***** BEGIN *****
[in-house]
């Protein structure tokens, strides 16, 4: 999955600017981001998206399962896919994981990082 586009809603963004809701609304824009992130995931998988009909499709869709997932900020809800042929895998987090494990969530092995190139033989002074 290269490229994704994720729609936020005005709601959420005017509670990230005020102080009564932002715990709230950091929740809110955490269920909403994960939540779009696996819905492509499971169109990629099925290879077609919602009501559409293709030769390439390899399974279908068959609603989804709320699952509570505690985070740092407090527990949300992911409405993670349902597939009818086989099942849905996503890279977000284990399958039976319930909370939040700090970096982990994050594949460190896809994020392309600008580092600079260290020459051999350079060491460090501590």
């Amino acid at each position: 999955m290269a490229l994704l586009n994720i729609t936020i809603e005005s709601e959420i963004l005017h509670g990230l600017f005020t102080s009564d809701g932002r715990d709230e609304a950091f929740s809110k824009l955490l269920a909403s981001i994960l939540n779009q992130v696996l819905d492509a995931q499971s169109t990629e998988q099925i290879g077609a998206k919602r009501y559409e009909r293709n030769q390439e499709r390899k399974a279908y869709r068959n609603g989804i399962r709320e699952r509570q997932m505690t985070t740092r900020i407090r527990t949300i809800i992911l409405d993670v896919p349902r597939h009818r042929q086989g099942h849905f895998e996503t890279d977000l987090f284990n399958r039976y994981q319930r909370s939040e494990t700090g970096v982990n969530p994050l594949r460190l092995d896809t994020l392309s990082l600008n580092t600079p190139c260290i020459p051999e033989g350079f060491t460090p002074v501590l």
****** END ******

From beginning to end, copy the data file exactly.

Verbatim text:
[in-house]
């Protein structure tokens, strides 16, 4: 999955600017981001998206399962896919994981990082 586009809603963004809701609304824009992130995931998988009909499709869709997932900020809800042929895998987090494990969530092995190139033989002074 290269490229994704994720729609936020005005709601959420005017509670990230005020102080009564932002715990709230950091929740809110955490269920909403994960939540779009696996819905492509499971169109990629099925290879077609919602009501559409293709030769390439390899399974279908068959609603989804709320699952509570505690985070740092407090527990949300992911409405993670349902597939009818086989099942849905996503890279977000284990399958039976319930909370939040700090970096982990994050594949460190896809994020392309600008580092600079260290020459051999350079060491460090501590």
């Amino acid at each position: 999955m290269a490229l994704l586009n994720i729609t936020i809603e005005s709601e959420i963004l005017h509670g990230l600017f005020t102080s009564d809701g932002r715990d709230e609304a950091f929740s809110k824009l955490l269920a909403s981001i994960l939540n779009q992130v696996l819905d492509a995931q499971s169109t990629e998988q099925i290879g077609a998206k919602r009501y559409e009909r293709n030769q390439e499709r390899k399974a279908y869709r068959n609603g989804i399962r709320e699952r509570q997932m505690t985070t740092r900020i407090r527990t949300i809800i992911l409405d993670v896919p349902r597939h009818r042929q086989g099942h849905f895998e996503t890279d977000l987090f284990n399958r039976y994981q319930r909370s939040e494990t700090g970096v982990n969530p994050l594949r460190l092995d896809t994020l392309s990082l600008n580092t600079p190139c260290i020459p051999e033989g350079f060491t460090p002074v501590l």